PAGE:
The Food Allergy & Anaphylaxis Network, or FAAN, recently announced that it has funded a study focusing on genetic components of anaphylaxis, or a severe allergic reaction. The FAAN research grant supports scientists who are attempting to improve the lives of people with food allergies.
According toBusiness Wire,FAAN recently awarded $260,000 to fund a two-year study titled “Leukocyte signaling during human anaphylaxis.” The study, headed by Dr. Simon G.A. Brown of Australia’s Centre for Clinical Research in Emergency Medicine, will examine how the immune system is activated during anaphylactic shock. He hopes that this research will impact future treatments and preventative measures for reactions food allergies, the leading cause of anaphylaxis.
In awarding the grant, FAAN’s CEO, Maria L. Acebal, explained “Food allergy among children is on the rise, so it is critical for us to gain knowledge about the mechanisms of anaphylaxis in order to try to develop a way to treat it effectively… Dr. Brown’s research will attempt to get us closer to these answers, a life-saving endeavor so critical to families living with food allergies.”
Dr. Brown’s research team uses a ‘genome-wide’ approach to identify genetic factors that may contribute to the specific symptoms and severity of anaphylaxis by analyzing blood samples from patients treated for anaphylaxis in hospital emergency rooms.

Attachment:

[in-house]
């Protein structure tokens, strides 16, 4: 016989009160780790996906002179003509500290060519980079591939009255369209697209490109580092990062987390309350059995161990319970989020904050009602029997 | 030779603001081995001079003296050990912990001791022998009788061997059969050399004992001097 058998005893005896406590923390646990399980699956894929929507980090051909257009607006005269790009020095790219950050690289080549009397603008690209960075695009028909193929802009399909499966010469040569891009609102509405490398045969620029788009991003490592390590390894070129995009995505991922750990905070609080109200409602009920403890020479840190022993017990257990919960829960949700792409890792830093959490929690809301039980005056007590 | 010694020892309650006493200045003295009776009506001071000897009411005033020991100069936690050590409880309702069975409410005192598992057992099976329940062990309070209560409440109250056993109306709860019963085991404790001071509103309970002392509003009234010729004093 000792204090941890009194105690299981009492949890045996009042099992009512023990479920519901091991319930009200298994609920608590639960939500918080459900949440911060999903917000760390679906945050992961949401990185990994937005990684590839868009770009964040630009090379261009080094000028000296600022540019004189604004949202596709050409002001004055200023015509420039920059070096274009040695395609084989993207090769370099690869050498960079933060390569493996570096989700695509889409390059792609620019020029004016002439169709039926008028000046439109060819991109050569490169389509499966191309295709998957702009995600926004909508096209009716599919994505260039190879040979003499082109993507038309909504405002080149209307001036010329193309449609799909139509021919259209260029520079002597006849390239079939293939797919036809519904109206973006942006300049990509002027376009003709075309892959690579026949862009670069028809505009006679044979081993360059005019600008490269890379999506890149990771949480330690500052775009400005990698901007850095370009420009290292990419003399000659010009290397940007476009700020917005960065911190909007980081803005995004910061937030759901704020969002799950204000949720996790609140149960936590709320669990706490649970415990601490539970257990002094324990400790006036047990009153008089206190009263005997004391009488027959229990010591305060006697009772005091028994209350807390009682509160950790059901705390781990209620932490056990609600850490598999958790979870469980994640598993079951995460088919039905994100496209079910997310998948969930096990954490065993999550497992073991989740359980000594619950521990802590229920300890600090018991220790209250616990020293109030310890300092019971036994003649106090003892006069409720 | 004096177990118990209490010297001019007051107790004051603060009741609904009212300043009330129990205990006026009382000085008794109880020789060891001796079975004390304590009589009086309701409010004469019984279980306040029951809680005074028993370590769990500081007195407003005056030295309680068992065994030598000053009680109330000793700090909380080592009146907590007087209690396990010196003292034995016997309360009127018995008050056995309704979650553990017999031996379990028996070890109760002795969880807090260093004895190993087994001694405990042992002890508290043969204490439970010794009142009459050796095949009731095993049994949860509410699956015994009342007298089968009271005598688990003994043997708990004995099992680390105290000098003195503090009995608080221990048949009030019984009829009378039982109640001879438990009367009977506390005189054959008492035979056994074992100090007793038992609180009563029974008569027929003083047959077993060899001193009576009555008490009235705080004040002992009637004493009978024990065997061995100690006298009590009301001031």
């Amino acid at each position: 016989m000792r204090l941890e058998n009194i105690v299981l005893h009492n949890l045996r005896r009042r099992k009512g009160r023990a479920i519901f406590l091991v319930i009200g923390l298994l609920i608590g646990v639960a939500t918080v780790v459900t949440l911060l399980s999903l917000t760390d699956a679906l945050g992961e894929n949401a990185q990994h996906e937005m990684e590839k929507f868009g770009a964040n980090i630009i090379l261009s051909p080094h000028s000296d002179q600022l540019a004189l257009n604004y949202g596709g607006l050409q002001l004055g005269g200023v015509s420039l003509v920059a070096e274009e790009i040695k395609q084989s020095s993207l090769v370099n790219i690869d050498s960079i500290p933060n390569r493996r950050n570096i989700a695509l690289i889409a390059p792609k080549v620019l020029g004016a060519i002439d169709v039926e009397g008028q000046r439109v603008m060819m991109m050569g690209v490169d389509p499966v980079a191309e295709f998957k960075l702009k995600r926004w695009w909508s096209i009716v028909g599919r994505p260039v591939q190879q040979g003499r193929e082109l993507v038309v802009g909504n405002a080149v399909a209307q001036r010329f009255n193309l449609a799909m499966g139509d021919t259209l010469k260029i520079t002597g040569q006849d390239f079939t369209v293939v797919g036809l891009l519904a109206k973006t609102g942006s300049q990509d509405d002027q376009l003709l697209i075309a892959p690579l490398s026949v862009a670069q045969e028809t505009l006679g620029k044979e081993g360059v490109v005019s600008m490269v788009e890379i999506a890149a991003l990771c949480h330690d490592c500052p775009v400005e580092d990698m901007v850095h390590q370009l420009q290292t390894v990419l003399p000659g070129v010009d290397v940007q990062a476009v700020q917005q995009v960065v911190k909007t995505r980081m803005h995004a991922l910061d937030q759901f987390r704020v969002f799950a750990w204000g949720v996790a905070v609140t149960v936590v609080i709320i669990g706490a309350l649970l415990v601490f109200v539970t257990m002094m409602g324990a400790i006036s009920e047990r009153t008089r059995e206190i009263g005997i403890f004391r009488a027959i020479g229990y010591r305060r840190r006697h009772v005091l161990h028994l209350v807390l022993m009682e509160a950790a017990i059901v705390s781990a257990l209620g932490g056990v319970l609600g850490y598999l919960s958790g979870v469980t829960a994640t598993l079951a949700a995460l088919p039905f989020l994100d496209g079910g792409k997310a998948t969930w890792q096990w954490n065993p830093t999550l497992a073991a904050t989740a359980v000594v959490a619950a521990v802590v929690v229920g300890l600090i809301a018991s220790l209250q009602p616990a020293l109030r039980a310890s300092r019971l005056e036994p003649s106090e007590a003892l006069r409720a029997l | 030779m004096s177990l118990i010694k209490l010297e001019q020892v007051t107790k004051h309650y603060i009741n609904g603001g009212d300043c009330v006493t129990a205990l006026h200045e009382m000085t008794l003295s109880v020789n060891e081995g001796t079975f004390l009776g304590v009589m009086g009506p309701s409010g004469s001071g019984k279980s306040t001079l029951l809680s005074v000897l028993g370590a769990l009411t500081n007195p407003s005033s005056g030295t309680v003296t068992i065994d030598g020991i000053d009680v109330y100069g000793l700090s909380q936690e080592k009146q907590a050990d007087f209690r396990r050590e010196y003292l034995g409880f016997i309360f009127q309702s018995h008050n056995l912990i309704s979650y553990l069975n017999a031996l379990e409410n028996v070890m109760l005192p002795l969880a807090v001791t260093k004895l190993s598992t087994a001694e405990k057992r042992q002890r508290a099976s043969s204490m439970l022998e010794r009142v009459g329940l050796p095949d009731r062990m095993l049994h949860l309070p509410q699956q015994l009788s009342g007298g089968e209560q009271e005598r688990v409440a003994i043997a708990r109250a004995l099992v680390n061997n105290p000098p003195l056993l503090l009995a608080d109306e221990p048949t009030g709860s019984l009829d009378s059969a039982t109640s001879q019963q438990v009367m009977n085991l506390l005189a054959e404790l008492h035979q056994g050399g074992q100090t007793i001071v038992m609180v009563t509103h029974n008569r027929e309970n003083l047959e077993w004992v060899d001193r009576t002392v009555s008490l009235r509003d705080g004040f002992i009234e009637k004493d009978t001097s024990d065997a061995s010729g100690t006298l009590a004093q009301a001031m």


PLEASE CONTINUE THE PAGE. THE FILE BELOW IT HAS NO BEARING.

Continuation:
He has previously undertaken another study by FAAN. He explains that the latest research builds on that previous study, saying “In our previous FAAN study we defined which cytokines –messenger proteins produced by cells– are involved in human anaphylaxis… We then formed a hypothesis that white cells in the blood may be a key part of the early inflammatory process that converts mild reactions into severe ones.” He explained “By studying the genes that are activated very early during a severe anaphylactic reaction (on arrival in the Emergency Department), measuring how the activation of other genes proceeds over the next few hours, and correlating this with the concentrations of inflammatory substances in the blood, we may be able to identify this key link.”